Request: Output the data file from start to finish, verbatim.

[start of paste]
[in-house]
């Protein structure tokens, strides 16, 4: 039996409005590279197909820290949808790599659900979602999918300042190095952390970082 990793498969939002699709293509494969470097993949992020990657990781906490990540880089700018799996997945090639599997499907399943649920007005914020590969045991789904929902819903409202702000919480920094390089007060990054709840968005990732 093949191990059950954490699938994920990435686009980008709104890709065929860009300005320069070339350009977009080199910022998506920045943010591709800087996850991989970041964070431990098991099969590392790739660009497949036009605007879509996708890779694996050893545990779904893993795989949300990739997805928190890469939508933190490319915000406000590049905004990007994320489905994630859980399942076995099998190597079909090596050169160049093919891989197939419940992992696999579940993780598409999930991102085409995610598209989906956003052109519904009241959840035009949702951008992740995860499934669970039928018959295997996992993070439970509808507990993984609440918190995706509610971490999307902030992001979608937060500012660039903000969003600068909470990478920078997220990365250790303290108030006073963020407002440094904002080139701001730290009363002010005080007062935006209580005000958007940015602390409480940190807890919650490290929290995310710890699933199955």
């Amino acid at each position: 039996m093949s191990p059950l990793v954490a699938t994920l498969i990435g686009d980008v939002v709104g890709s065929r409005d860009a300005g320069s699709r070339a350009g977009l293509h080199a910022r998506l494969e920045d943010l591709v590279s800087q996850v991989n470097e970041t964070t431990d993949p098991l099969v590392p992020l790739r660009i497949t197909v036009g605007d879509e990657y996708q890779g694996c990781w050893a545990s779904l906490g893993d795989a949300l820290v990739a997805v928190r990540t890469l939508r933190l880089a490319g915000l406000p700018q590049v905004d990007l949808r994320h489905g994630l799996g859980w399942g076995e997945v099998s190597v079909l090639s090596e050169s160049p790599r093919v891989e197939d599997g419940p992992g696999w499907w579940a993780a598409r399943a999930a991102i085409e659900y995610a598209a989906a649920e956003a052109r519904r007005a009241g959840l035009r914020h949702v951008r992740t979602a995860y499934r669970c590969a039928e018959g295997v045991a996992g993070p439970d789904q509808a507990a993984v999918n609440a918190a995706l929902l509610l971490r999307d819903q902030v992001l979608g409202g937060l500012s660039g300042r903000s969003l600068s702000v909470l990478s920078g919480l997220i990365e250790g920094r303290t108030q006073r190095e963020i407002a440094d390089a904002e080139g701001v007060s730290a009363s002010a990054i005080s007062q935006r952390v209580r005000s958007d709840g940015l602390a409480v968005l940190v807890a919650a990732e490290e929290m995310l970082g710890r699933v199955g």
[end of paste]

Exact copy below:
[in-house]
């Protein structure tokens, strides 16, 4: 039996409005590279197909820290949808790599659900979602999918300042190095952390970082 990793498969939002699709293509494969470097993949992020990657990781906490990540880089700018799996997945090639599997499907399943649920007005914020590969045991789904929902819903409202702000919480920094390089007060990054709840968005990732 093949191990059950954490699938994920990435686009980008709104890709065929860009300005320069070339350009977009080199910022998506920045943010591709800087996850991989970041964070431990098991099969590392790739660009497949036009605007879509996708890779694996050893545990779904893993795989949300990739997805928190890469939508933190490319915000406000590049905004990007994320489905994630859980399942076995099998190597079909090596050169160049093919891989197939419940992992696999579940993780598409999930991102085409995610598209989906956003052109519904009241959840035009949702951008992740995860499934669970039928018959295997996992993070439970509808507990993984609440918190995706509610971490999307902030992001979608937060500012660039903000969003600068909470990478920078997220990365250790303290108030006073963020407002440094904002080139701001730290009363002010005080007062935006209580005000958007940015602390409480940190807890919650490290929290995310710890699933199955």
């Amino acid at each position: 039996m093949s191990p059950l990793v954490a699938t994920l498969i990435g686009d980008v939002v709104g890709s065929r409005d860009a300005g320069s699709r070339a350009g977009l293509h080199a910022r998506l494969e920045d943010l591709v590279s800087q996850v991989n470097e970041t964070t431990d993949p098991l099969v590392p992020l790739r660009i497949t197909v036009g605007d879509e990657y996708q890779g694996c990781w050893a545990s779904l906490g893993d795989a949300l820290v990739a997805v928190r990540t890469l939508r933190l880089a490319g915000l406000p700018q590049v905004d990007l949808r994320h489905g994630l799996g859980w399942g076995e997945v099998s190597v079909l090639s090596e050169s160049p790599r093919v891989e197939d599997g419940p992992g696999w499907w579940a993780a598409r399943a999930a991102i085409e659900y995610a598209a989906a649920e956003a052109r519904r007005a009241g959840l035009r914020h949702v951008r992740t979602a995860y499934r669970c590969a039928e018959g295997v045991a996992g993070p439970d789904q509808a507990a993984v999918n609440a918190a995706l929902l509610l971490r999307d819903q902030v992001l979608g409202g937060l500012s660039g300042r903000s969003l600068s702000v909470l990478s920078g919480l997220i990365e250790g920094r303290t108030q006073r190095e963020i407002a440094d390089a904002e080139g701001v007060s730290a009363s002010a990054i005080s007062q935006r952390v209580r005000s958007d709840g940015l602390a409480v968005l940190v807890a919650a990732e490290e929290m995310l970082g710890r699933v199955g």